Concepts of consultation will depend on the discipline in which it is conducted. Ethics consultation, for example, differs from medical consultation according to Geppert’s analysis of the “ten commandments of effective consultation” (Geppert and Shelton 2012). While urgency and brevity are important in both models, she identifies that educational components are essential to ethics consultations but not to medical consultation. Education in ethics consultation serves to prevent future requests on the same matters. In medical consultations, however, such prevention could compromise patient care.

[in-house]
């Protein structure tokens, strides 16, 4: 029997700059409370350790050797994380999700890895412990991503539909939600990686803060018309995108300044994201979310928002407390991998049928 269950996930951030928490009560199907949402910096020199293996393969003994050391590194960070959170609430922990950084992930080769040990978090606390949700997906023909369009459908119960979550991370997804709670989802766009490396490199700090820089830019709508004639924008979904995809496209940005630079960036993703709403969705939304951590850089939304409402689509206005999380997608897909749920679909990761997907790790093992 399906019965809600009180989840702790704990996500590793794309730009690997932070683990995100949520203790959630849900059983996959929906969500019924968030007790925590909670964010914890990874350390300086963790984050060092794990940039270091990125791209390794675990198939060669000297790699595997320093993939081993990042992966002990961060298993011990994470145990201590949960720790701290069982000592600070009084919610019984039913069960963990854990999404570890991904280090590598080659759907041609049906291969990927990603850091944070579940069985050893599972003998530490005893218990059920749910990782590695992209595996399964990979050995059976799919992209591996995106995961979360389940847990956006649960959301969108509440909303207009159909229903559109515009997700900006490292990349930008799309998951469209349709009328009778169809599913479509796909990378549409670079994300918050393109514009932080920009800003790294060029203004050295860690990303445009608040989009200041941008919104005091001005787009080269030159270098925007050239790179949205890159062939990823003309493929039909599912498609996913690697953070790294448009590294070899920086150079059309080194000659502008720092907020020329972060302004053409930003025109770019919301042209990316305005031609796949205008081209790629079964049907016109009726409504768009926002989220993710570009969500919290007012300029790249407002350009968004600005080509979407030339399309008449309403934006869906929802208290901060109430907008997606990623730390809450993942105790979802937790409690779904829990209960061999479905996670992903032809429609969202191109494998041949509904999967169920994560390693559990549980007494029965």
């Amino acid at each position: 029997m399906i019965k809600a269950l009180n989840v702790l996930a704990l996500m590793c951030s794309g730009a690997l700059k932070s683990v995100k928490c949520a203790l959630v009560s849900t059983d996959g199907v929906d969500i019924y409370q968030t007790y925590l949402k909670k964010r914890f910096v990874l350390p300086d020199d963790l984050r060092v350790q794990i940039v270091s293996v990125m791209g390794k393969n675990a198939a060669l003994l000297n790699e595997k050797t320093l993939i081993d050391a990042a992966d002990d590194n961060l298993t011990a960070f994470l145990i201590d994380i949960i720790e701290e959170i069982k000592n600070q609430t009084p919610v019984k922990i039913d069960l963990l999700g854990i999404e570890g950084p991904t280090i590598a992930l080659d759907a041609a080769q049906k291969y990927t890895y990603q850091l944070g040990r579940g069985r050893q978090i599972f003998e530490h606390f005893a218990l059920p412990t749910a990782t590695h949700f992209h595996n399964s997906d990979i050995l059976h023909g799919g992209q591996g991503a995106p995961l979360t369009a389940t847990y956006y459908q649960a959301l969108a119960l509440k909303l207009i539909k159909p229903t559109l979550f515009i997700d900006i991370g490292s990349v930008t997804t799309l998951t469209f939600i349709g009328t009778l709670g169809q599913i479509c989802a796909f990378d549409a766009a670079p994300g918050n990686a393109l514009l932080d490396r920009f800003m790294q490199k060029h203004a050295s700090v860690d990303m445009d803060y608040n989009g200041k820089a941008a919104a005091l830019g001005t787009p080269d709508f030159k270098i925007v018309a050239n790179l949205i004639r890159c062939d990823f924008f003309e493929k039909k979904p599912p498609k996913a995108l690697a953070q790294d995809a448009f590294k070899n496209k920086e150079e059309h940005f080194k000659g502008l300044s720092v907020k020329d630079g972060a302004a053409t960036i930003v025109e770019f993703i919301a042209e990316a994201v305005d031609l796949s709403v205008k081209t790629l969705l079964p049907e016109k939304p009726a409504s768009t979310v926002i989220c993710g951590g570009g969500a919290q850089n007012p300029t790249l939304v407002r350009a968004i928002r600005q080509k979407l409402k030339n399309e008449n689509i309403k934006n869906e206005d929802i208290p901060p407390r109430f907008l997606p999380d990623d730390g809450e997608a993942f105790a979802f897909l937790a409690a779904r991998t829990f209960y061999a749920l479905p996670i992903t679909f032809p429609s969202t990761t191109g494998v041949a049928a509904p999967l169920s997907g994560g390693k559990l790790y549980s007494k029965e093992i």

Consultation can vary between areas of expertise. Surgeons and internal medicine physicians, for example, have different preferences about format and process of consultation (Salerno et al. 2007). Surgeons desire comanagement of consultants, including the ability to write medical orders. Internists, in contrast, prefer a more limited involvement; their consultant ideally only advises the attending physician but does not write orders (Salerno et al. 2007). Furthermore, consultation processes depend on the role of the consultant and the purpose of the consultation. Ethics consultants, for example, have been given eight different roles, ranging from risk manager to priest to educator (Rasmussen 2002). In each role, consultation practices would differ in terms of process, recommendations, and format. As a risk manager, the consultant would highlight the physician’s due diligence in gathering many different opinions, and the consultation note would serve to illustrate that the physician cannot be held liable for adverse outcomes. As a priest, the consultant would address factors of moral distress and merely report on the process that ought to relieve the distress.